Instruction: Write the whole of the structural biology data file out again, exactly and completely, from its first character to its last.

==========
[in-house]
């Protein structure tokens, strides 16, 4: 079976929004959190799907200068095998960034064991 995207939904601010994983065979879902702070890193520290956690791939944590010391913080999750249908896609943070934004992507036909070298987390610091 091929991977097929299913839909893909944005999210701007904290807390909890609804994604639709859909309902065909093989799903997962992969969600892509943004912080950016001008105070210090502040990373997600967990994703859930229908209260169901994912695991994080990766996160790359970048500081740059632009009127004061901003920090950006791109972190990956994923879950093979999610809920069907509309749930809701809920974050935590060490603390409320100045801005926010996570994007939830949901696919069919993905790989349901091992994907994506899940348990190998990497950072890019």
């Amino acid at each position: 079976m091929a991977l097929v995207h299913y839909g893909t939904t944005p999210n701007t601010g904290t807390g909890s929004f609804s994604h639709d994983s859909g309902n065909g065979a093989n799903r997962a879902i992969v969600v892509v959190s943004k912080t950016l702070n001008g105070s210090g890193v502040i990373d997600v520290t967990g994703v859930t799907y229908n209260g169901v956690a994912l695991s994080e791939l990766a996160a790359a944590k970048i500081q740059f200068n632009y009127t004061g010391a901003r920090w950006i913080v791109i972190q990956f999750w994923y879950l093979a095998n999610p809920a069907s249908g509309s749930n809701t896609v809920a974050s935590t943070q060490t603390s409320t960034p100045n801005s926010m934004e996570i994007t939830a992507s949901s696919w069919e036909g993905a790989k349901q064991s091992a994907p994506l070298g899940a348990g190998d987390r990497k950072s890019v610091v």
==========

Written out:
[in-house]
């Protein structure tokens, strides 16, 4: 079976929004959190799907200068095998960034064991 995207939904601010994983065979879902702070890193520290956690791939944590010391913080999750249908896609943070934004992507036909070298987390610091 091929991977097929299913839909893909944005999210701007904290807390909890609804994604639709859909309902065909093989799903997962992969969600892509943004912080950016001008105070210090502040990373997600967990994703859930229908209260169901994912695991994080990766996160790359970048500081740059632009009127004061901003920090950006791109972190990956994923879950093979999610809920069907509309749930809701809920974050935590060490603390409320100045801005926010996570994007939830949901696919069919993905790989349901091992994907994506899940348990190998990497950072890019």
């Amino acid at each position: 079976m091929a991977l097929v995207h299913y839909g893909t939904t944005p999210n701007t601010g904290t807390g909890s929004f609804s994604h639709d994983s859909g309902n065909g065979a093989n799903r997962a879902i992969v969600v892509v959190s943004k912080t950016l702070n001008g105070s210090g890193v502040i990373d997600v520290t967990g994703v859930t799907y229908n209260g169901v956690a994912l695991s994080e791939l990766a996160a790359a944590k970048i500081q740059f200068n632009y009127t004061g010391a901003r920090w950006i913080v791109i972190q990956f999750w994923y879950l093979a095998n999610p809920a069907s249908g509309s749930n809701t896609v809920a974050s935590t943070q060490t603390s409320t960034p100045n801005s926010m934004e996570i994007t939830a992507s949901s696919w069919e036909g993905a790989k349901q064991s091992a994907p994506l070298g899940a348990g190998d987390r990497k950072s890019v610091v």